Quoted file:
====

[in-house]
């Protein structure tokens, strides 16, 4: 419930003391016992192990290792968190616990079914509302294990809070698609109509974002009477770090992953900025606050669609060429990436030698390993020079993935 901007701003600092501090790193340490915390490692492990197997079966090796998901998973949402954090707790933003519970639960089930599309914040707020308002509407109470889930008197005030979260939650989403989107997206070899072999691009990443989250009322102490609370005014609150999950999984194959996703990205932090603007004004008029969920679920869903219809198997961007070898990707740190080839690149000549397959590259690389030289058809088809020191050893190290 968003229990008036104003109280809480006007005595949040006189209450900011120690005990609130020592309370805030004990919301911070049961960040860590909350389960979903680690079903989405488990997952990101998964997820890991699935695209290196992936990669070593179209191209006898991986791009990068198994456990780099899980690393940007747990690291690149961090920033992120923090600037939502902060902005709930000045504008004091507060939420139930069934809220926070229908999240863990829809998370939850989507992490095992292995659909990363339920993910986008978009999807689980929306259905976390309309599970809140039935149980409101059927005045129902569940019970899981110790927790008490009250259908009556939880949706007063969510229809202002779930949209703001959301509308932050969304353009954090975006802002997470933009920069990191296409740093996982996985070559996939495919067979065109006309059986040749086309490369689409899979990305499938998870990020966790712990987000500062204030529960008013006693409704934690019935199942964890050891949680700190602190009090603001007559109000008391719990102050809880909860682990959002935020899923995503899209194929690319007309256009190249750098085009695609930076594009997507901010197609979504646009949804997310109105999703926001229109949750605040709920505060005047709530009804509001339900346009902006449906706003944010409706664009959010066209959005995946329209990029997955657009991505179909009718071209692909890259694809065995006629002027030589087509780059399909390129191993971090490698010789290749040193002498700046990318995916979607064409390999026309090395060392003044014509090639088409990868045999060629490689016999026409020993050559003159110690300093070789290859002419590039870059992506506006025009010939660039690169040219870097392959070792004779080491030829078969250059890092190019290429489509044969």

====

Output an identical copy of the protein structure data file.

[in-house]
């Protein structure tokens, strides 16, 4: 419930003391016992192990290792968190616990079914509302294990809070698609109509974002009477770090992953900025606050669609060429990436030698390993020079993935 901007701003600092501090790193340490915390490692492990197997079966090796998901998973949402954090707790933003519970639960089930599309914040707020308002509407109470889930008197005030979260939650989403989107997206070899072999691009990443989250009322102490609370005014609150999950999984194959996703990205932090603007004004008029969920679920869903219809198997961007070898990707740190080839690149000549397959590259690389030289058809088809020191050893190290 968003229990008036104003109280809480006007005595949040006189209450900011120690005990609130020592309370805030004990919301911070049961960040860590909350389960979903680690079903989405488990997952990101998964997820890991699935695209290196992936990669070593179209191209006898991986791009990068198994456990780099899980690393940007747990690291690149961090920033992120923090600037939502902060902005709930000045504008004091507060939420139930069934809220926070229908999240863990829809998370939850989507992490095992292995659909990363339920993910986008978009999807689980929306259905976390309309599970809140039935149980409101059927005045129902569940019970899981110790927790008490009250259908009556939880949706007063969510229809202002779930949209703001959301509308932050969304353009954090975006802002997470933009920069990191296409740093996982996985070559996939495919067979065109006309059986040749086309490369689409899979990305499938998870990020966790712990987000500062204030529960008013006693409704934690019935199942964890050891949680700190602190009090603001007559109000008391719990102050809880909860682990959002935020899923995503899209194929690319007309256009190249750098085009695609930076594009997507901010197609979504646009949804997310109105999703926001229109949750605040709920505060005047709530009804509001339900346009902006449906706003944010409706664009959010066209959005995946329209990029997955657009991505179909009718071209692909890259694809065995006629002027030589087509780059399909390129191993971090490698010789290749040193002498700046990318995916979607064409390999026309090395060392003044014509090639088409990868045999060629490689016999026409020993050559003159110690300093070789290859002419590039870059992506506006025009010939660039690169040219870097392959070792004779080491030829078969250059890092190019290429489509044969």